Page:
The Untold Truth Of The Supermoon

Let's start with the disappointing news up front: a "supermoon" is not, and never has been, a cow-based Clark Kent parody. It's not what happens when the Avengers pull down their pants. It's just a dumb old confluence of cosmic events resulting in a rare and breathtaking moment of almost supernatural beauty. We know. We were disappointed too.

The word "supermoon," according to NASA, was first coined in the year 1979 by one Richard Nolle. Britannica notes that Nolle, an astrologer, claimed at the time that supermoons were portents of oncoming calamities such as earthquakes and severe weather patterns. Weirdly, that part never panned out, but the name stuck.

And just what does the term refer to? A supermoon occurs when the moon is both full and within 10% of its perigee, or the closest point in its orbit to the Earth. The moon orbits in an ellipse, careening around our planet not in a God-fearing circle like a respectable stellar body, but more like a teenager doing doughnuts in an Arby's parking lot after watching Tokyo Drift for the first time. The closer it gets, the brighter and larger it appears.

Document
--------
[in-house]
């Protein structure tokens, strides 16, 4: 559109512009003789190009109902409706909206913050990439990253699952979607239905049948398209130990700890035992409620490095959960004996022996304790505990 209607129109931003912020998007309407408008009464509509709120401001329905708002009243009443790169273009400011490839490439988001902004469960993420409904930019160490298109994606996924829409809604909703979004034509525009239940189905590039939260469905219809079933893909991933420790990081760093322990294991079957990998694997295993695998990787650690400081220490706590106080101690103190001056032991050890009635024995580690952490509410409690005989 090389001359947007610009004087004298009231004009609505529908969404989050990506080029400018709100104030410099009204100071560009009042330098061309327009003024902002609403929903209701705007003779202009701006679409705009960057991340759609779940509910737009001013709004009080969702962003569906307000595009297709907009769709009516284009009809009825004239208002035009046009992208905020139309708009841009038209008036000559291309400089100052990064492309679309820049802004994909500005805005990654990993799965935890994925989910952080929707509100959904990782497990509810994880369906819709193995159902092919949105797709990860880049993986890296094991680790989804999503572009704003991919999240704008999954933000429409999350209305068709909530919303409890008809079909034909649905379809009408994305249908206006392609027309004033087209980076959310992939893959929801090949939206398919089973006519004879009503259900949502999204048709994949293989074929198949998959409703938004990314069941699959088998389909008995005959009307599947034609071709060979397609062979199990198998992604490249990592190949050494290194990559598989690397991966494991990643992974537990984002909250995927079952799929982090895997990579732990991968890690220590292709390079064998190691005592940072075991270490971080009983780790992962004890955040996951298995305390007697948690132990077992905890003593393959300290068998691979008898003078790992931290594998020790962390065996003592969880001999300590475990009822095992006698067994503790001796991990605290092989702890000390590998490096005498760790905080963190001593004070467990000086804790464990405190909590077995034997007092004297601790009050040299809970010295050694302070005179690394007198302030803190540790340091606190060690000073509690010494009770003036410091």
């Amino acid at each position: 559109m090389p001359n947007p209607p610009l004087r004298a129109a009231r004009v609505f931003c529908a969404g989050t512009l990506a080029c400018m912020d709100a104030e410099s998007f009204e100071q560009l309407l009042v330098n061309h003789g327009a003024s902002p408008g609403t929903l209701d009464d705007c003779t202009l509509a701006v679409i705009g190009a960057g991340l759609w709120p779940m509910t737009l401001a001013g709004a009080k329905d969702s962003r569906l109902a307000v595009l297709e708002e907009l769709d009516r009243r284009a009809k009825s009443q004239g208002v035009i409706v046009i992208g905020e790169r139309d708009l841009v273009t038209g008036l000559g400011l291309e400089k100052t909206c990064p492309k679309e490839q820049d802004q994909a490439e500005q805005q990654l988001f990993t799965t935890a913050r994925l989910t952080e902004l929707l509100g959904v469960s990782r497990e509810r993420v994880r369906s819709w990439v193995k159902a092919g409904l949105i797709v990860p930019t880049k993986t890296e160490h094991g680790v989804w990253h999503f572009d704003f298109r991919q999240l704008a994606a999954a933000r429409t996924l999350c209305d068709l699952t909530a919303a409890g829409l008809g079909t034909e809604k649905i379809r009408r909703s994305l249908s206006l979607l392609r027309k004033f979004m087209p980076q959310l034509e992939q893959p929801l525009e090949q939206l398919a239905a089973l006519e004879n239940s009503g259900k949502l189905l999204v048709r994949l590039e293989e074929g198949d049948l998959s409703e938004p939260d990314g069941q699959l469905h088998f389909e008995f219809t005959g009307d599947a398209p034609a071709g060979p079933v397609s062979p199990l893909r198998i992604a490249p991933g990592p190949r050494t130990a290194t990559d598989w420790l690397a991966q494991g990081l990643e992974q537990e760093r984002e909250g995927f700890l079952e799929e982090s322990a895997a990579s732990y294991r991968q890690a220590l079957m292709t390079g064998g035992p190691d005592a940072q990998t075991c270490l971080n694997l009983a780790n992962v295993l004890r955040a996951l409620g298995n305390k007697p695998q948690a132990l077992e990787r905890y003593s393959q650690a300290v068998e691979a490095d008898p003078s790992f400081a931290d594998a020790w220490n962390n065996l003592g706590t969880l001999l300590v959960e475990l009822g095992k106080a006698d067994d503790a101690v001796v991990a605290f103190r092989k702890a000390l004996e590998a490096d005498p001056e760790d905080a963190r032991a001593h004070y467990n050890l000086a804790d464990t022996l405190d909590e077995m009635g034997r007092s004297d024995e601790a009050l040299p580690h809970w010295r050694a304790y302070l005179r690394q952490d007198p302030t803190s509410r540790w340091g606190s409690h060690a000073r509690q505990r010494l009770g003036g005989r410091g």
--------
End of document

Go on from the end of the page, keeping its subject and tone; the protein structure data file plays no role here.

The full moonty

According to Earth Sky, in 2020, the moon will be at its furthest point from Earth when it hits 252,707 miles away from us, or just shy of 253 times the distance that the Proclaimers are willing to walk to fall down at your door. At its closest, it will be 221,772 miles away. Our three supermoons for the year came on March 9th, April 7th-8th, and May 7th.

But that's not all: there are also "new moon supermoons," when the moon again reaches its closest point to Earth, this time during its new moon phase. And that is about as many times as a person can reasonably be expected to mention the word "moon" in one sentence.

Three new moon supermoons are expected towards the end of the year on September 17ths, October 16th, and November 15th. And for anyone feeling contradictory, we'll also have one "micromoon," when the moon is full and at its furthest point from Earth, on October 31st. Moon.